Will Racism Determine Who Becomes President?

It’s that time again. Election season is here and if you’ve been glued to your TV’s like we have you know that it’s a very tight race to The White House (or back to The White House). All of our subscribers and listeners know how much we love to clown around, but lets be serious for a minute. Ask yourselves….Are you educated on the issues at hand? Are you clear as to what each politician’s views are? If your candidate is elected how will your life be affected? If the opposer is elected will your future be compromised? Does race play a role in who you will vote for?

Check out this article written by Robin Egerton that we stumbled upon:

The first Tuesday of November, 2012, will see the United States of America exercising what is perhaps their greatest right – the right to vote for their own leader.

The whole world watched the U.S.’s last Presidential election with uncommon interest because it was historic. For the first time since declaring their independence from Britain in 1776, the United States had a black Presidential candidate, Barak Obama.

At the very onset of the campaign season, race was an issue, whether people wanted to admit it or not. “I don’t have a problem with a black president, it is policy that I’m concerned with,” constituents would say over and over, whether they were for or against those policies. Yet throughout the previous two centuries of America’s existence, one never heard a candidate’s race mentioned. Whiteness was a given.

Race has become a Presidential Issue

American whites who disagreed with Senator Obama’s proposed policies found themselves hesitant about expressing that disagreement, lest they appear racist. American black’s who disagreed with Senator Obama’s proposed policies found themselves hesitant about expressing that disagreement, lest they appear disloyal. Those Americans, black or white, who agreed with Senator Obama’s stand on the issues had no issue; they may be the only demographic to whom race did not matter. Many Americans voted regardless of issues, to show support for America’s belated consideration of a black President.

Should race matter?

Of course not. Those who disagree with the President’s policies have a right and a responsibility to express it, regardless of the President’s race, without having to give a second thought to being perceived a racist. Those who agree with the President’s policies also have a right and a responsibility to support those policies, and should do so no matter what the race of the President is. Nobody in America, the Land where All Men Are Created Equal, should be making a choice in leadership based on skin color. Nobody.

Will Racism Effect 2012?

Americans are very proud of themselves for electing a black president. They have convinced themselves that they are now above racism. Yet many of their votes were based on skin color, whether the vote was for or against. Will that status remain as we approach the presidential election of 2012? Will Americans vote for the black incumbent because they will feel guilty about voting for a white opponent? Will they feel they are sliding backwards if they do not support the black candidate for a second time?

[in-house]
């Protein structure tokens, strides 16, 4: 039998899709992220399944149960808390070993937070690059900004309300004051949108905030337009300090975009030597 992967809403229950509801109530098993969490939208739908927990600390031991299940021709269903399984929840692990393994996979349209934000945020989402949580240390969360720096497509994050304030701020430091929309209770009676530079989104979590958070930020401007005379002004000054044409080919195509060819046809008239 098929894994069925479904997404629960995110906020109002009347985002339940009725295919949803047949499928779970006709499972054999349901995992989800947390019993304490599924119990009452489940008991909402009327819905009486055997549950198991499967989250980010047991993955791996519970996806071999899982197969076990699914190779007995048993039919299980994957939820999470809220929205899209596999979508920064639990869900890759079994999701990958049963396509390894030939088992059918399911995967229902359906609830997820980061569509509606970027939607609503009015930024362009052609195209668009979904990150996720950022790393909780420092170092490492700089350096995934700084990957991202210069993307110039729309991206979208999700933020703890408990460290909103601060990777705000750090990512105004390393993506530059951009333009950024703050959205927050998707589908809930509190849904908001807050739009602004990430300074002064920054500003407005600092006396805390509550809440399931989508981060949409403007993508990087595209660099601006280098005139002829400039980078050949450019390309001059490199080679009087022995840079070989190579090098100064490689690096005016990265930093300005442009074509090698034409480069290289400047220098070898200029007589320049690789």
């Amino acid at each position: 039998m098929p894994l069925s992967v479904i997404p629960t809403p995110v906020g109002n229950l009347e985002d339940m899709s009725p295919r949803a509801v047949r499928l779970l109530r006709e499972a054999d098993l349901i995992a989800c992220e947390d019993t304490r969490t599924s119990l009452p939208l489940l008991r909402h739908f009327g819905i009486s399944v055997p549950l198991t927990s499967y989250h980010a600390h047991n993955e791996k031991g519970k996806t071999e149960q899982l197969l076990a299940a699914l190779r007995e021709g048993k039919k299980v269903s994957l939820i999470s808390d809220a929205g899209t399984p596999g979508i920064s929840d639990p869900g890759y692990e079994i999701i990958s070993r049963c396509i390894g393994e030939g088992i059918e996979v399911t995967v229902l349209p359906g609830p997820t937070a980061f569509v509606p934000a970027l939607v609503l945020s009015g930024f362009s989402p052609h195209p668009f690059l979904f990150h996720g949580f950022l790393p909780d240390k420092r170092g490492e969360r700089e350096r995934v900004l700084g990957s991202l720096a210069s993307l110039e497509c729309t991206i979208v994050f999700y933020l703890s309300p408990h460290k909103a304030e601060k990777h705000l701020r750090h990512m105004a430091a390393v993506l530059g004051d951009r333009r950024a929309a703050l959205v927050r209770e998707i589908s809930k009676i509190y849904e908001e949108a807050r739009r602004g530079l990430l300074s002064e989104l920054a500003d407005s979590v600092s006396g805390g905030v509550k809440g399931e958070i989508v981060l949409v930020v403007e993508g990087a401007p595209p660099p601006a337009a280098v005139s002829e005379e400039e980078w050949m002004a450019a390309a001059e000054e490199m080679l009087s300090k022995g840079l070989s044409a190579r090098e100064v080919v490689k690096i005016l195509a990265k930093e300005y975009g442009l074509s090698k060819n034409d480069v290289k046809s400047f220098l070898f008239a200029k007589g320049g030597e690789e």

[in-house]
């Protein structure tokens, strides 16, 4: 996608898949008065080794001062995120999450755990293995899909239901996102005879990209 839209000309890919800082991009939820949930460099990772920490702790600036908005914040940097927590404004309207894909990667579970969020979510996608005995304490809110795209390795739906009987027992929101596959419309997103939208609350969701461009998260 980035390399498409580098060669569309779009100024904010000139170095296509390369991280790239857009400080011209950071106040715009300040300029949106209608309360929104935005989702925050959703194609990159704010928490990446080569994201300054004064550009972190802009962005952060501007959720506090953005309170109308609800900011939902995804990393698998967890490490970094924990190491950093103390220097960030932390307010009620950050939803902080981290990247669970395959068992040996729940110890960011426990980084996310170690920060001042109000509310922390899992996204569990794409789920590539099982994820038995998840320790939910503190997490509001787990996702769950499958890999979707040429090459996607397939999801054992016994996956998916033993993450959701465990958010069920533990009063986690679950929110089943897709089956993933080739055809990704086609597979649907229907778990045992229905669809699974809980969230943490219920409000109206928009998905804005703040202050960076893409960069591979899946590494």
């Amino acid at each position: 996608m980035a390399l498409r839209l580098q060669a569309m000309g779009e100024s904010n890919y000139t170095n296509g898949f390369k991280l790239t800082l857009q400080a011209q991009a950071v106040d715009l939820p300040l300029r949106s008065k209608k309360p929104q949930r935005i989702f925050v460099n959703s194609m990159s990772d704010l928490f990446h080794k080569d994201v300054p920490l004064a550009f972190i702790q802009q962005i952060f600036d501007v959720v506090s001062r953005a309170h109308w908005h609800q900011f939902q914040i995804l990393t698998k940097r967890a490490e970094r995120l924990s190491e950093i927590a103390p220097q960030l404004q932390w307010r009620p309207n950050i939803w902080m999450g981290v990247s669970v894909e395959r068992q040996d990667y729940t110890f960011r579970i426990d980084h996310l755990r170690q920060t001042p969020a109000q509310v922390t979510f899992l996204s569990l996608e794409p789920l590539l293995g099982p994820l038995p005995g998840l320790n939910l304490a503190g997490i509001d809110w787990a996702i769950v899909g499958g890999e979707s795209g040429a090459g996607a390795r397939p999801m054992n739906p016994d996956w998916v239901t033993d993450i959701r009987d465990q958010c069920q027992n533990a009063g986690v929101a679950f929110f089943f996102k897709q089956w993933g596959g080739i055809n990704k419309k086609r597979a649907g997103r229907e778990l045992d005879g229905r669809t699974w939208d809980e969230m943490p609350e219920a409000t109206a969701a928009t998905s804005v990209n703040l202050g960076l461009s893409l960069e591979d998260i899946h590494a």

Will those that are opposed to President Obama’s current policies vote against him, believing he is wrong because he is black? Will those that favor the current policies vote for President Obama based on those issues alone, or because they believe he is right because he is black? Or will they stay focused on the issues at hand?

If the focus remains on race, who will be able to effectively run against a black incumbent? A white man may lose votes because he is not black. The voters may not want to feel they are backsliding in their social awareness. Perhaps the opponent should be a woman, of any color, thereby pitting a ‘minority’ against a ‘minority?’ An Indian candidate could assuage black voters who may feel ashamed of voting for a white man. Will it take a black conservative for the 2012 opponent to be competitive? If so, is that not racist in and of itself?

If the opposing candidate in 2012 felt like this former candidate, would the sentiments be taken to heart by the American voters: “I chose to run for the presidency at this moment in history because I believe deeply that we cannot solve the challenges of our time unless we solve them together – unless we perfect our union by understanding that we may have different stories, but we hold common hopes; that we may not look the same and we may not have come from the same place, but we all want to move in the same direction – towards a better future for our children and our grandchildren” – Barak Obama.

The only way for anyone to mount a realistic challenge for the Presidency in 2012 is for American voters to ignore race, gender and religion, and to study out the issues on their own, and then vote for the candidate who best meets their standards. No candidate will meet every criteria for every voter. Voters should vote for the candidate who most closely meets their expectations, regardless of skin color.

Regardless of who becomes the President of the United States in 2012, the focus should be on the issues, and not the candidates’ race . . . or gender . . . or religion.

Something to think about huh? Make sure you’re fully educated before casting your vote on November 6th, but be real……

Will race play a part in who you vote for? Chime in below in the comments section.

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